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Hydraulics Lab: 2006-2007

Drop Flow Debris Filter (Part II)


Full modeling report


The Drop Flow Debris Filter is a stormwater Best Management Practice that was modeled in the UNM Open Channel Hydraulics Lab. A large-scale model was built in the three-foot flume to be able to visually observe the flow patterns that either deposit or remove debris from the basin. Several modifications were performed that changed the layout of the two parallel plates. A final design was proposed based on an assumed flow of 150 cubic feet per second.



Figure 1: The experimental set-up for testing the DFDF.


Recommendations and Conclusions

1.      The plates should be closer together in the basin than where the water exits the structure (Figure 15). This will keep the debris from becoming stuck inside the structure where it cannot be easily removed.

2.      The bottom plate should be slightly angled down towards the rear of the basin. This will eliminate the re-suspension of debris and better retain debris of all types.

3.      Add the additional storage to the sides of the basin. This will increase debris storage capacity and improve the debris detainment rate. These are solely extensions of the storage basin on either side. A vehicle access ramp could also be added to access the basin for debris removal.

  1. The addition of a small, screened area at the end of the debris basin is recommended. The first purpose would be to drain the basin at low flows, and the second would be to allow the structure to empty after a storm event to prevent standing water for mosquito breeding.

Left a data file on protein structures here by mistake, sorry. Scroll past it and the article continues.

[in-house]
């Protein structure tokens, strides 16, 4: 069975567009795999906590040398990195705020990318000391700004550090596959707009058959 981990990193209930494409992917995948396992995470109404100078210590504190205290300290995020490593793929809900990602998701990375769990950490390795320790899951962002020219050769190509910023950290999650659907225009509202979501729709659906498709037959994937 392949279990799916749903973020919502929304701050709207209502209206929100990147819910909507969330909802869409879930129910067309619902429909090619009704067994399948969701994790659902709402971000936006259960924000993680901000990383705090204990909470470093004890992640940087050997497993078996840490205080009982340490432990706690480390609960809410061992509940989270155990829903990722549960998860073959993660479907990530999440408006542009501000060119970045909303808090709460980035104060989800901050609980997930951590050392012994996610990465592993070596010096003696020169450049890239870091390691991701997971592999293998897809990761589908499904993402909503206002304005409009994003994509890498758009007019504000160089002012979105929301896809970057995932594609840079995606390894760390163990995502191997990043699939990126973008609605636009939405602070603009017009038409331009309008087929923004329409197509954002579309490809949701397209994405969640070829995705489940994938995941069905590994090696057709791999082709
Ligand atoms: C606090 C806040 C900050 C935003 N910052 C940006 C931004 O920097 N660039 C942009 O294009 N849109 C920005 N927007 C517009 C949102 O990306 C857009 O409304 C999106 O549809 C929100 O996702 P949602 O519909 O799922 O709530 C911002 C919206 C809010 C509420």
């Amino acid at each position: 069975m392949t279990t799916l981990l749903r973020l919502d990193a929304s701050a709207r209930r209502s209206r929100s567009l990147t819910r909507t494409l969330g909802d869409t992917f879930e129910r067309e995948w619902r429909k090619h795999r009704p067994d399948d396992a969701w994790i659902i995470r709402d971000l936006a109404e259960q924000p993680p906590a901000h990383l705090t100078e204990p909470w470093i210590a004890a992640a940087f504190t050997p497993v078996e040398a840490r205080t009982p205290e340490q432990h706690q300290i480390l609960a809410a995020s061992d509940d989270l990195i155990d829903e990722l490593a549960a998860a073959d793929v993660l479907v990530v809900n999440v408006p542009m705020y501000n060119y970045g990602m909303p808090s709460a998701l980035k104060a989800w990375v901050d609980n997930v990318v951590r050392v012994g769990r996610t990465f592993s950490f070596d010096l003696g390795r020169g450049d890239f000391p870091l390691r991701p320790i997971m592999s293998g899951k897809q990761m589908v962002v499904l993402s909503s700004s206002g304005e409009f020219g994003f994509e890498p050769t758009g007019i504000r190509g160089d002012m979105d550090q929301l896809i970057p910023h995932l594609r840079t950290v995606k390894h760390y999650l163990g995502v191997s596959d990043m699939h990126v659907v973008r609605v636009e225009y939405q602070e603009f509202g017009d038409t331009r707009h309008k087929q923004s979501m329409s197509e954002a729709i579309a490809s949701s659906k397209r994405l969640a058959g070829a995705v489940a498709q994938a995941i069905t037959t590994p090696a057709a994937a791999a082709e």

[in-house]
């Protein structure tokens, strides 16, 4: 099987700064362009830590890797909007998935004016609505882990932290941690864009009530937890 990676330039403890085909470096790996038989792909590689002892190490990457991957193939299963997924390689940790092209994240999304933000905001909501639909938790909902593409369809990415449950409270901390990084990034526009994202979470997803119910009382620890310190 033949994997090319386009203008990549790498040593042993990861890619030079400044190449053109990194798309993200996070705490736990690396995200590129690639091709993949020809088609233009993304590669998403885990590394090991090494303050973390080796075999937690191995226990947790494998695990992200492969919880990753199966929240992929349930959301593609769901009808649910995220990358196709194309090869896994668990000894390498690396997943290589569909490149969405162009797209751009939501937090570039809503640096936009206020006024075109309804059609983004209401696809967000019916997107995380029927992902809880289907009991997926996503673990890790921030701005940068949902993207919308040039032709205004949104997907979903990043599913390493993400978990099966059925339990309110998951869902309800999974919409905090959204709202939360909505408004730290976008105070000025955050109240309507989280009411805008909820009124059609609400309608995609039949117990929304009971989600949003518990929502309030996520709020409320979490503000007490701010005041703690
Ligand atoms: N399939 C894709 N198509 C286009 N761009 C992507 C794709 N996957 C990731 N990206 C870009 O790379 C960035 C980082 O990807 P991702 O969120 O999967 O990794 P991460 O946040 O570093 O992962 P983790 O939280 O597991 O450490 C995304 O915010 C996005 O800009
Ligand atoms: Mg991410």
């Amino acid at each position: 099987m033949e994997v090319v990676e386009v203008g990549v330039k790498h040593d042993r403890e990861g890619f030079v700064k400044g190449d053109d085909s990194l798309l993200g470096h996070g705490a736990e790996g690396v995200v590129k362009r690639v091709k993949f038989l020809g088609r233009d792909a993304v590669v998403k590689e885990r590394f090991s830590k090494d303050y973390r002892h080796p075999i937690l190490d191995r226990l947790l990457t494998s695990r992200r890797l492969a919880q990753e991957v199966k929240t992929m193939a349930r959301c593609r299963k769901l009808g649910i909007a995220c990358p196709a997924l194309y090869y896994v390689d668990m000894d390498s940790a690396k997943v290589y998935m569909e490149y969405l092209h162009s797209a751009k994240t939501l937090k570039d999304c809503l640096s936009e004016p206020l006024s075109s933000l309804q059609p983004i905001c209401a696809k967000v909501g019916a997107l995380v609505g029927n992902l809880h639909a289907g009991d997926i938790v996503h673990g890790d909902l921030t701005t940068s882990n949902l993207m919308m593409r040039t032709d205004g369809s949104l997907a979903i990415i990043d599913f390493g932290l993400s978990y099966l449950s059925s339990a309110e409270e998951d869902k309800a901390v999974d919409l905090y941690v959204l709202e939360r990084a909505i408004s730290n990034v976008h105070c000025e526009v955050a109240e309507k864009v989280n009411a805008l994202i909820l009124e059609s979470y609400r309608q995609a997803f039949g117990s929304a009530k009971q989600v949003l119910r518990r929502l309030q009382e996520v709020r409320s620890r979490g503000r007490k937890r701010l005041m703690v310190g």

Figure 2: A conceptual model showing all the recommendations



COMPLETED PROJECT: River Elevation Modeling: An Integrated HEC-RAS ArcGIS Approach


Full modeling report



River elevation modeling is the prediction of surface water elevation based on flow rate, channel geography, surface parameters and boundary conditions.  It is a task typically performed by hydrologic modeling software, the most common of which is the Hydrological Engineering Center’s River Analysis System (HEC-RAS).  HEC-RAS requires numerous, vertical cross sections of the channel, which have traditionally been acquired through field surveys.  The resulting output was manually mapped to produce floodplain extents and water depths.  The process, while generally accurate and powerful, is time consuming and expensive.


This paper explores an alternative process which loosely integrates HEC-RAS with ArcGIS via an extension, HEC-GeoRAS.  GeoRAS can be used in combination with a high resolution digital terrain map of the channel and floodplain to extract the cross section information required from within the ArcMap environment, convert and export the data to HEC-RAS, an finally import the HEC-RAS output back into ArcMap for the creation of floodplain extents and water depth grids.


The procedure is outlined through application to a test case, a mile long stretch of the Calabacillas Arroyo, an intermittent, natural drainage channel just northwest of Albuquerque, NM.  The procedure is demonstrated to work quickly and effectively, although limitations apply to many channels because of lack of high-resolution data or perennial flow that masks the topology of the channel bottom.